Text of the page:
Overlap Elements With CSS Grid Instead Of Position Absolute

We can use CSS absolute positioning to overlap elements, but there’s some advantages to using CSS grid instead. Let’s explore using CSS grid as an alternative to position absolute.

Overlapping Elements With Position Absolute

Using the styles below we can position multiple child elements relative to the first parent element that has a position property, in this case the direct parent.

<div class="parent">
    <div class="child">Robert</div>
    <div class="child">Charlene</div>
    <div class="child">Baby</div>
</div>

<style>
    .parent {
        position: relative;
    }

    .child {
        position: absolute;
        top: 0;
        left: 0;
    }
</style>

Below we can see absolute positioning in action, the different children names are rendered on top of each other.

Robert
Charlene
Baby

Right. That looks objectively horrible.

Now let’s try to achieve the same result with CSS Grid.

Overlapping Elements With Grid

We set display to grid on the parent element, and we define one grid column. 1fr means 1 part of all the available space, which in this case is everything.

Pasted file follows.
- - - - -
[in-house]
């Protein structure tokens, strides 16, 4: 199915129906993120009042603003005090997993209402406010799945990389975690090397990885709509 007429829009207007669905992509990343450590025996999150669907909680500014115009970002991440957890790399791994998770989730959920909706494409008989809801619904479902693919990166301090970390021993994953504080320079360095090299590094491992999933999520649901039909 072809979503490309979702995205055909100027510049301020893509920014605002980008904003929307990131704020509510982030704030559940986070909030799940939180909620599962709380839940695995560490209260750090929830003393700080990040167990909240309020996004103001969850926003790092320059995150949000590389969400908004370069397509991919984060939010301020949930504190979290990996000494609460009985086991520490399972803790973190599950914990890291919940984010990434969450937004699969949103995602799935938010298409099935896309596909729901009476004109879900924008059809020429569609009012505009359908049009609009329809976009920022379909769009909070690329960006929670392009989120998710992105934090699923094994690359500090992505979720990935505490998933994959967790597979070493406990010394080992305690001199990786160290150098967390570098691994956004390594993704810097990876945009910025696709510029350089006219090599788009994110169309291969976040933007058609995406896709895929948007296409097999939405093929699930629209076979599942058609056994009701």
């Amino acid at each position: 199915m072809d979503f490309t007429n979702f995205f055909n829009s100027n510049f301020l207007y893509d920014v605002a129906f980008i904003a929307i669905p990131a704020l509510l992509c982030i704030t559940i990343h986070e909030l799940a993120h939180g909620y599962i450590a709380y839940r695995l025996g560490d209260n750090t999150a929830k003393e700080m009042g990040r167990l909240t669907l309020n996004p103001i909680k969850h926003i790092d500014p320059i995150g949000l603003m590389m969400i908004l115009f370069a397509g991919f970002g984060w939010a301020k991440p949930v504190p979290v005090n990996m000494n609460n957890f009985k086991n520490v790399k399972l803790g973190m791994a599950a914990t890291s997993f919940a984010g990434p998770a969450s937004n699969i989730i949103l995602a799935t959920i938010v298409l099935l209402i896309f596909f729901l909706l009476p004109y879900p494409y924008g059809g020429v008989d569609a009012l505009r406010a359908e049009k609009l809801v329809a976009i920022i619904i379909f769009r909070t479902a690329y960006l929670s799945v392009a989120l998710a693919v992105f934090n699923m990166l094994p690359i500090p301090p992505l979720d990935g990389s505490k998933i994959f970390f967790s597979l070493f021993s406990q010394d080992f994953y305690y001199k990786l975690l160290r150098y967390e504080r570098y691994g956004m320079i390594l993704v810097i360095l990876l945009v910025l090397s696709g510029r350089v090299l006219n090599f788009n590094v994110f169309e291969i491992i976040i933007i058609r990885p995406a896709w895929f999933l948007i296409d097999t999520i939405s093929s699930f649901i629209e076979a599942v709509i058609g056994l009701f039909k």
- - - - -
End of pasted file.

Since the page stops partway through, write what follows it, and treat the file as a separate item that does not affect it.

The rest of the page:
We instruct the children to all occupy this one grid column. ⛺️

<div class="parent">
    <div class="child">Robert</div>
    <div class="child">Charlene</div>
    <div class="child">Baby</div>
</div>

<style>
    .parent {
        display: grid;
        grid-template-columns: 1fr;
    }

    .child {
        grid-row-start: 1;
        grid-column-start: 1;
    }
</style>

Let’s check out the equally horrible result below.

Robert
Charlene
Baby

It looks the same, but there’s an important difference.

Where the children in the absolute positioning example no longer affect page flow, meaning they no longer take up any vertical space, the children in the grid example do.

The parent in the positioning example has zero height where the height of the parent in the grid example equals the max child height.

Let’s look at them together, the position absolute example has a red outline, the grid example a green one.

Robert
Charlene
Baby
Robert
Charlene
Baby

So why is this relevant?

This is very useful when we need to animate overlapping elements but want to retain normal page flow.

Imagine a tab control where tab panels crossfade. With absolute positioning we would have to fix the height of the tab control. With grid the height is automatically derived from the child elements.

Conclusion

Absolute positioning has historically been the only way to effectively overlap elements. Unfortunately this meant detaching elements from the document layout, forcing us to assign a fixed or minimum height.

Using Grid we can overlap elements while retaining height resulting in more stable and clean code.

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